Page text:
SINGAPORE, Dec 9 — A simpler, less invasive way to test for Covid-19 quickly that is close to the accuracy of a polymerase chain reaction (PCR) test in terms of correctly identifying infected individuals has been developed by scientists in Singapore.

The test requires only an individual’s saliva, rather than a throat or nasal swab. It is somewhat less accurate than a PCR test in terms of correctly identifying those who do not have the virus.

Unlike other saliva tests that must be done first thing in the morning after an extended period of fasting, the test can be used at any time of the day, the scientists said at a media conference on Wednesday (Dec 8). 

They said the test, which can be self-administered and is anticipated to have a low cost, had outperformed existing antigen rapid tests (ARTs) in early clinical testing and is "potentially game-changing".

The announcement by the team, comprising researchers from Duke-NUS Medical School, Singapore General Hospital (SGH) and National Cancer Centre Singapore (NCCS), and the National University of Singapore, comes two days after their findings were published in a peer-reviewed scientific journal.

Called Parallel Amplified Saliva Rapid Point-of-care Test (Pasport), it is, however, still perhaps three to six months away from being commercially available, the team said.

Dr Jenny Low, a senior consultant with the Department of Infectious Diseases at SGH, said there is still a need to carry out a “couple more clinical studies to validate the final commercial product”.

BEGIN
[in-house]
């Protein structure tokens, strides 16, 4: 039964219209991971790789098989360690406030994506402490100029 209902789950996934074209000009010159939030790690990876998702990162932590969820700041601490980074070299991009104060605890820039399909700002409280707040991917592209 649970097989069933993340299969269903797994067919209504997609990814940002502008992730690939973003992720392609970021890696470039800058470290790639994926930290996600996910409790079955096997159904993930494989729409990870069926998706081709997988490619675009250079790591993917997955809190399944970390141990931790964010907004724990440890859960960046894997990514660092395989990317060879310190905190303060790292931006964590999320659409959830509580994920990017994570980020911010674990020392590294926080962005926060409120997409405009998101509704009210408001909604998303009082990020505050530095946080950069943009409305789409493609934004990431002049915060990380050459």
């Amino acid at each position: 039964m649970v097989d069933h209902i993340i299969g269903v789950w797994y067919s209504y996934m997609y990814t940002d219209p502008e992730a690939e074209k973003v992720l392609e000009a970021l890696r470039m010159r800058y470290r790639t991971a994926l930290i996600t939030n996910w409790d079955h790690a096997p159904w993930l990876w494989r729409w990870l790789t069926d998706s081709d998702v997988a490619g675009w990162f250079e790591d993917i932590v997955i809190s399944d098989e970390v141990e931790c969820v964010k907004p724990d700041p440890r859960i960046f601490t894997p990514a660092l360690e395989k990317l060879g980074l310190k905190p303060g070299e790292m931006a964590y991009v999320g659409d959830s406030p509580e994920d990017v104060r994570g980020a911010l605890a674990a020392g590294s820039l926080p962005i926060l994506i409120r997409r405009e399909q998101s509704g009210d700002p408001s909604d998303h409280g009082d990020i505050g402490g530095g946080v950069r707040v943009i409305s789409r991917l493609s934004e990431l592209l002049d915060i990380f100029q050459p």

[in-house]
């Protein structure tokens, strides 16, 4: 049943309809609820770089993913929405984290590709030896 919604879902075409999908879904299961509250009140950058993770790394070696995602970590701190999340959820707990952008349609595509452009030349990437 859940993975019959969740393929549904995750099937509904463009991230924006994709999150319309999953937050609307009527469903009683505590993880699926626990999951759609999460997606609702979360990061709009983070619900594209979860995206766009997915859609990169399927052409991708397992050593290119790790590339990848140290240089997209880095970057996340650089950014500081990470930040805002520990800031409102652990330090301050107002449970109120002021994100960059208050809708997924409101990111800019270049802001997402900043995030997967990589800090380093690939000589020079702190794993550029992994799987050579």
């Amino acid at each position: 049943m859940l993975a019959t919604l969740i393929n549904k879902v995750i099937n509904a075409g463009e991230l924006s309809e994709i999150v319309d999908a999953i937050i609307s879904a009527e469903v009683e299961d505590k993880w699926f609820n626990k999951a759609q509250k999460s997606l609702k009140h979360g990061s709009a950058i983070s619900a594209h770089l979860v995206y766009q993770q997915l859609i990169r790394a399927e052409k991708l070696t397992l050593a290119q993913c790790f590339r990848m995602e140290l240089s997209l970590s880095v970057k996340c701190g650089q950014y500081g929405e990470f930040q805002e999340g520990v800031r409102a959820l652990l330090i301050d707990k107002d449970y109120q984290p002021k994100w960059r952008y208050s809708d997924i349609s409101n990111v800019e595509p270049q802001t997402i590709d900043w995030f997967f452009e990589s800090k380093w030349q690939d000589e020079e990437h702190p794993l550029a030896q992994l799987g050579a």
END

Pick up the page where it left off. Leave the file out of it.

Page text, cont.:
When asked if it will be able to detect the new Omicron variant, Associate Professor Melvin Chua, a clinician-scientist at the NCCS, responded that the team “does not see it as an issue”.  

In any case, Duke-NUS and SingHealth have filed intellectual property protection for the invention and are currently in talks with interested parties for licensing. 

However, Dr Soo Khee Chee, a Benjamin Sheares Professor in Academic Medicine at the SingHealth Duke-NUS Oncology Academic Clinical Programme, said the team has yet to receive approval for use from the Health Sciences Authority, though they are hoping to meet with the authority shortly. 

When it does become available, the researchers said that it will likely take about 15 minutes for the user to obtain his test result. 

In terms of cost, Dr Soo said he expects it to be similar to other test kits available on the market, but “vastly superior”.  

How does it compare?

The team’s clinical trials involved more than 100 participants between May and August this year.

According to their research, published on Monday in the journal Microchimica Acta, the trials found that Pasport’s sensitivity in detecting the virus was 97 per cent and its specificity 90.6 per cent, compared to PCR tests.

Sensitivity refers to the ability of the test to correctly identify patients who have the disease, while specificity refers to the ability to correctly identify patients who do not.  

The Ministry of Health said on its website that the PCR test — often referred to as the gold standard for diagnosing Covid-19 — has a sensitivity and specificity percentage of 99.5 per cent and 100 per cent respectively.

The scientists said it was not meaningful to compare the sensitivity and specificity levels of their invention with regular ARTs as they were citing their percentages in relation to PCR tests and not in absolute terms.